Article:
Mar. 23, 2007

John Yembrick
Headquarters, Washington

John Ira Petty
Johnson Space Center, Houston



HOUSTON - The Expedition 14 crew continued work this week on
scientific experiments and increased the bandwidth on the
International Space Station’s computer network.

Commander Michael Lopez-Alegria and Flight Engineer Suni Williams
spent time working with experiments that may hold the key to several
aspects of long-duration space flight as NASA looks forward to
missions back to the moon and on to Mars or other destinations.

Each served as test subject and operator for the Anomalous Long Term
Effects in Astronauts’ Central Nervous System experiment that
examines how cosmic radiation affects brain waves. As test subjects,
they wore an electroencephalograph cap that records readings of their
brain functions, and over that, a special helmet with
Italian-designed instruments that records the amount and types of
cosmic rays passing through the station. Since cosmic radiation is
even more prevalent at greater distances from Earth, the research
could lead to countermeasures important to the safety and
productivity of future explorers.

Lopez-Alegria and Williams also worked with the Nutritional Status
Assessment experiment tracking how their bodies process nutrients in
space and how food supplies are affected by storage in that

Additionally, Lopez-Alegria provided the final samples associated with
the Renal Stone Risk during Spaceflight: Assessment and
Countermeasure Validation investigation, which is looking at the
space effectiveness of a drug used on Earth to prevent kidney stones.

Flight Engineer Mikhail Tyurin worked with three Russian experiments
that monitor cosmic rays and background radiation as they relate to
long-duration flights and documented the condition of the Earth below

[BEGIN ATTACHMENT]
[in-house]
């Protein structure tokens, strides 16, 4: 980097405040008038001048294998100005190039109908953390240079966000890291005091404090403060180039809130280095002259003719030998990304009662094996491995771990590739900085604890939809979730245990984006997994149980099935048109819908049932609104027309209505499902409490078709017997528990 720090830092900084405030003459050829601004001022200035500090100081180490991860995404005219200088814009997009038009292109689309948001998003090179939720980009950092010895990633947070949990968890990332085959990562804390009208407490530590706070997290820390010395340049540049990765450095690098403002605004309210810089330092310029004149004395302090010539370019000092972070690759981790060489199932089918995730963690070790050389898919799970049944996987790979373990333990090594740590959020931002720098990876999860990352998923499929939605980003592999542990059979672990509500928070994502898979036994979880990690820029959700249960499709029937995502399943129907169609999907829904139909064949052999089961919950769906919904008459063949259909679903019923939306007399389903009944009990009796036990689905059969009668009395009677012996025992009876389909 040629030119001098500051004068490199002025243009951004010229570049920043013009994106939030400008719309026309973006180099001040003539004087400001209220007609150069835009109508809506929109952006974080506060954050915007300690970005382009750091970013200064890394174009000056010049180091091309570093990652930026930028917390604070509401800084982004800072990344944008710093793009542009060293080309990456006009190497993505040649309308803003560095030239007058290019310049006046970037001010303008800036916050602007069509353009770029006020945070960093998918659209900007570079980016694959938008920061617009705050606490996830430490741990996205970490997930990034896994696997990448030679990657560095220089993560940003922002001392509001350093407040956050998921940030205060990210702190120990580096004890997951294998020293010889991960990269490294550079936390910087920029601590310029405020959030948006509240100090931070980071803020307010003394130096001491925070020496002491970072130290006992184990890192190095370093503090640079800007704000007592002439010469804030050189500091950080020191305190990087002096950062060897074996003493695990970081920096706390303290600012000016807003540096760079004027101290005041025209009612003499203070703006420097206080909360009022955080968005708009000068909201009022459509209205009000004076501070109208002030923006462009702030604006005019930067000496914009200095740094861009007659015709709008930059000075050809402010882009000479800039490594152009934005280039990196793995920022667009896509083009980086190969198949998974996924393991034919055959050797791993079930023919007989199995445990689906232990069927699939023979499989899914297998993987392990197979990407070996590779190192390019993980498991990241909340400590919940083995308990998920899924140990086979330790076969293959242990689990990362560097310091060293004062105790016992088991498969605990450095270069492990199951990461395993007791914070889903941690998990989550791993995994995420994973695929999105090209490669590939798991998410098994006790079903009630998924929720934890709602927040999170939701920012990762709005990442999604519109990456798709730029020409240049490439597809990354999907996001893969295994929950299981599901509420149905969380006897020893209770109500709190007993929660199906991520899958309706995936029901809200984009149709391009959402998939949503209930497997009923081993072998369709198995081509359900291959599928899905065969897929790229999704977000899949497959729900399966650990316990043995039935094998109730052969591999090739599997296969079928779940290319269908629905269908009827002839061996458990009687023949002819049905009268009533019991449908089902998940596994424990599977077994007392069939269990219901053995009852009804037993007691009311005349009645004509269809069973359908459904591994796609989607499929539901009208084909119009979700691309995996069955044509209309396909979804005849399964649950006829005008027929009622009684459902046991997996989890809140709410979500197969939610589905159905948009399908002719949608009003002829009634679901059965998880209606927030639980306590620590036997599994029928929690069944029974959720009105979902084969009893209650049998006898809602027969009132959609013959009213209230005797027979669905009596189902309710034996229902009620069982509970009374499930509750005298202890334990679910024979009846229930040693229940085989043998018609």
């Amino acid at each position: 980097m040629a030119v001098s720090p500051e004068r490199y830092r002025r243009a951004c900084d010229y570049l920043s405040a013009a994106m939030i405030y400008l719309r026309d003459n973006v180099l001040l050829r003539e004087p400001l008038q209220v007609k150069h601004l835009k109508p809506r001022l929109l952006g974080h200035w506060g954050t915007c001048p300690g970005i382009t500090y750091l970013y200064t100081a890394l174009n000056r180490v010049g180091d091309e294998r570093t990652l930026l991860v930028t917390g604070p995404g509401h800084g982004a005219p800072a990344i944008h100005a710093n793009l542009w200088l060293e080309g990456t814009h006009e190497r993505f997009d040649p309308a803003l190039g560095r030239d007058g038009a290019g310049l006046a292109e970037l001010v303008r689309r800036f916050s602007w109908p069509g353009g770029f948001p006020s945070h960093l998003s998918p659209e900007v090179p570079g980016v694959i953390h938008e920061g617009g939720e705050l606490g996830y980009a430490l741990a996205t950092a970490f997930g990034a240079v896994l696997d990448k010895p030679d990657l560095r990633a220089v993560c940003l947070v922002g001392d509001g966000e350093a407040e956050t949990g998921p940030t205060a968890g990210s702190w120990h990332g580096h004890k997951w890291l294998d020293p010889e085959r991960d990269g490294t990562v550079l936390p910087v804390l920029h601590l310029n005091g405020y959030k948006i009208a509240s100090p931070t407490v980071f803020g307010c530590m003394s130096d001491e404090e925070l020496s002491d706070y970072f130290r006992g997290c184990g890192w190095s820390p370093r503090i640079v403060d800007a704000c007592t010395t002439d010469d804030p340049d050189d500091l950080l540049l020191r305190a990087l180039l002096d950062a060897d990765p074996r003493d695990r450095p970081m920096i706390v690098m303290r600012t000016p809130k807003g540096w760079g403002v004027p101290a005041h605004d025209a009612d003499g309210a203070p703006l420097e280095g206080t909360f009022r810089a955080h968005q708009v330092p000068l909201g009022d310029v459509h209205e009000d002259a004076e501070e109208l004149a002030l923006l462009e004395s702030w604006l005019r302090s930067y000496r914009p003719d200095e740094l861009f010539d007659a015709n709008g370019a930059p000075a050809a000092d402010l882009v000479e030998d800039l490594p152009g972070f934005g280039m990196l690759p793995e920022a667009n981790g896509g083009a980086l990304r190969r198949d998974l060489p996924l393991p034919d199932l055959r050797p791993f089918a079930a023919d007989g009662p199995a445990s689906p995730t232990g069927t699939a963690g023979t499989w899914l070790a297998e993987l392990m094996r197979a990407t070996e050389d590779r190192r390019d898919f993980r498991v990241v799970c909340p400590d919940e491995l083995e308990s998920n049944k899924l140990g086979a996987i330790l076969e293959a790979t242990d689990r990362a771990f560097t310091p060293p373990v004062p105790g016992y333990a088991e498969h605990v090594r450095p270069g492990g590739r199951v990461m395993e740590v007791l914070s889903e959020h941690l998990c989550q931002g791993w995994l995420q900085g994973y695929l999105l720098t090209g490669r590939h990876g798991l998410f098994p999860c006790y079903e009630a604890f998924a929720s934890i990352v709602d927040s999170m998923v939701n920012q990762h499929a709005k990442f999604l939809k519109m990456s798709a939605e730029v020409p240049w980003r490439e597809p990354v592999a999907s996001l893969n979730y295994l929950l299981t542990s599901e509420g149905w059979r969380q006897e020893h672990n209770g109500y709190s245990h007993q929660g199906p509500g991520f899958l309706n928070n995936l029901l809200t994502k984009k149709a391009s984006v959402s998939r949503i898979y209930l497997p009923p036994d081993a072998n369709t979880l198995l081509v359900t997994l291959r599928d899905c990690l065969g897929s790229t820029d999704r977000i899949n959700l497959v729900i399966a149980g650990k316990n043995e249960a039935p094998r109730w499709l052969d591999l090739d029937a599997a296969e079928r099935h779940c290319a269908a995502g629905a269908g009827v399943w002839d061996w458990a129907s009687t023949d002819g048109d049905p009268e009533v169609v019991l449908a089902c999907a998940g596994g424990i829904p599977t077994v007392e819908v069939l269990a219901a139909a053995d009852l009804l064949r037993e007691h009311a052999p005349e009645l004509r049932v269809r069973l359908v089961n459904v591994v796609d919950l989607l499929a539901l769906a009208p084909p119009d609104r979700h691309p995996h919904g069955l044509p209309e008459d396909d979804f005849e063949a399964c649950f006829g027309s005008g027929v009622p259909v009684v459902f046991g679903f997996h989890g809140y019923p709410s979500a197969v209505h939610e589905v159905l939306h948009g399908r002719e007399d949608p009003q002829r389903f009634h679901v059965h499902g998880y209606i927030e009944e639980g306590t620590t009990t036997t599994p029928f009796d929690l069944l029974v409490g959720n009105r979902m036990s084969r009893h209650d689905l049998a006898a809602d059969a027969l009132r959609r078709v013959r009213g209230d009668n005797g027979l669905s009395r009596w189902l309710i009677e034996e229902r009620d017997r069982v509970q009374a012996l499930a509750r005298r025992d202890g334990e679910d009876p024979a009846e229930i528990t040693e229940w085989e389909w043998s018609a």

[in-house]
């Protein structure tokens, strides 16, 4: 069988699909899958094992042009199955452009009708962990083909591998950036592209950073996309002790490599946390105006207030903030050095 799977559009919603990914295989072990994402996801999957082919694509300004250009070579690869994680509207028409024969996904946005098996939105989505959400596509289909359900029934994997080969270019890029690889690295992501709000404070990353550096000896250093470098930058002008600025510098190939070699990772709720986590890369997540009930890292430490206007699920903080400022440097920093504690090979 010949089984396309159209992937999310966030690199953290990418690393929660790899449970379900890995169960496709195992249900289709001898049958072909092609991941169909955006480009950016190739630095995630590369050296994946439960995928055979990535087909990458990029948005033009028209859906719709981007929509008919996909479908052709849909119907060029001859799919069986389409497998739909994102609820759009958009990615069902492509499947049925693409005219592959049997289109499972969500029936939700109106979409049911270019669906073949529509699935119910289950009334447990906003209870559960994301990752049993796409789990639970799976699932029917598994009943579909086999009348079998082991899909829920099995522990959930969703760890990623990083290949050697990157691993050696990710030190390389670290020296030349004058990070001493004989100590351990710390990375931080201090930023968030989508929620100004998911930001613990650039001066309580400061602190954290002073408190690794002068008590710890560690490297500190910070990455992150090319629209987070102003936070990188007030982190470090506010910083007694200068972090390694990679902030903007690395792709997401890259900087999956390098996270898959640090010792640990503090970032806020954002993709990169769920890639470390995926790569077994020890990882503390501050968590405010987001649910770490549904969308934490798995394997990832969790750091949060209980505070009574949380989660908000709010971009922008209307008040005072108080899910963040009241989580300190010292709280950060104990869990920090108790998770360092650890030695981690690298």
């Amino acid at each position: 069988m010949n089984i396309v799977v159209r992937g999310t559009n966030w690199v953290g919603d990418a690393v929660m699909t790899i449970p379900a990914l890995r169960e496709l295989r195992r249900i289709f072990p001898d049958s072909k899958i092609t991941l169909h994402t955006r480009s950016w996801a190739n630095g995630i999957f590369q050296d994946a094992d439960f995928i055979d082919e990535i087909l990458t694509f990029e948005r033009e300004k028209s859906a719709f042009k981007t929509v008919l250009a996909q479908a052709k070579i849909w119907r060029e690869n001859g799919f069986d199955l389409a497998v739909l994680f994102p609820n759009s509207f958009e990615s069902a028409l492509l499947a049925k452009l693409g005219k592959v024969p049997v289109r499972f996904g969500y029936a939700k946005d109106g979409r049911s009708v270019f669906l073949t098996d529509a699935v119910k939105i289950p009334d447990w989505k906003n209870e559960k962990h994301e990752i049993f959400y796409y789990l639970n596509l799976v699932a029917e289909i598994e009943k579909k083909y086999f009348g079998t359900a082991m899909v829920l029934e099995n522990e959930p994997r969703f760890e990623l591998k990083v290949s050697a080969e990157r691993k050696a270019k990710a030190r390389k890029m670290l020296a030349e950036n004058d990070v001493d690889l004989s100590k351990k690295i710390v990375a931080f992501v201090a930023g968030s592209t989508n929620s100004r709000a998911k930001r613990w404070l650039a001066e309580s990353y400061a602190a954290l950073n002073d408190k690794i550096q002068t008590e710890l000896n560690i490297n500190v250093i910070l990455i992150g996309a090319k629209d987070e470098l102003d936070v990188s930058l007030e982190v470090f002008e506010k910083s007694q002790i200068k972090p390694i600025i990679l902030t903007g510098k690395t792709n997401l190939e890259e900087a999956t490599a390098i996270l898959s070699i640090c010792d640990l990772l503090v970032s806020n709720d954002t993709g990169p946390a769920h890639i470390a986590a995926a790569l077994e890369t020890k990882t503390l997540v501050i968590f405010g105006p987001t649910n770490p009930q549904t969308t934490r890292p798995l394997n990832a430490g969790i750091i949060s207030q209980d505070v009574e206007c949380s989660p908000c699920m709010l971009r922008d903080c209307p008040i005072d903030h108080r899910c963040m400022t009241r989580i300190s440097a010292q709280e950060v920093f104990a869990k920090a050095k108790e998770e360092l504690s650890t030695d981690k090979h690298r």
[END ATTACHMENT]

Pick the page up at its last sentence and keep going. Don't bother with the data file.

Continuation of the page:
from the unique vantage point of the station.

The crew worked on an upgrade to the laptop computer network. The new,
integrated station computer network will be 10 times faster than the
current network, using Ethernet connectivity over a router and either
cables or wireless equipment. This will eliminate drag-through cables
from the U.S. segment into the Russian segment. The work was
accelerated because of the STS-117 launch delay.

They also continued preparations for the undocking and discarding of
the ISS Progress 23 cargo ship, which will be full of trash when it
departs Tuesday, March 27. Russian flight controllers sent commands
Friday that piped the last of the Progress 23 oxygen supplies into
the station, and vented the Progress’ propellant and oxidizer lines
overboard to ensure a safe departure. The Progress is scheduled to
undock at 1:11 p.m. CDT next Tuesday.

The station traffic schedule includes next Thursday’s relocation of
the Soyuz TMA-9 spacecraft from the Earth-facing port of the Zarya
module to the aft port of the Zvezda Service Module. All three crew
members will undock the Soyuz at 5:25 p.m. and redock at 5:53 p.m.
This will make room for the arrival of the Soyuz TMA-10 spacecraft
carrying the Expedition 15 crew and U.S. spaceflight participant
Charles Simonyi. The new crew is scheduled to launch from the
Baikanour Cosmodrome in Kazakhstan April 7 at 12:31 p.m. and dock
with the station April 9 at 2:15 p.m.

Following a week of joint operations, Lopez-Alegria, Tyurin and
Simonyi will climb into Soyuz TMA-9 and head for home April 20. They
will leave Commander Fyodor Yurchikhin and Flight Engineer Oleg Kotov
on board with Williams to start Expedition 15.

For more about the crew’s activities and station sighting
opportunities, visit: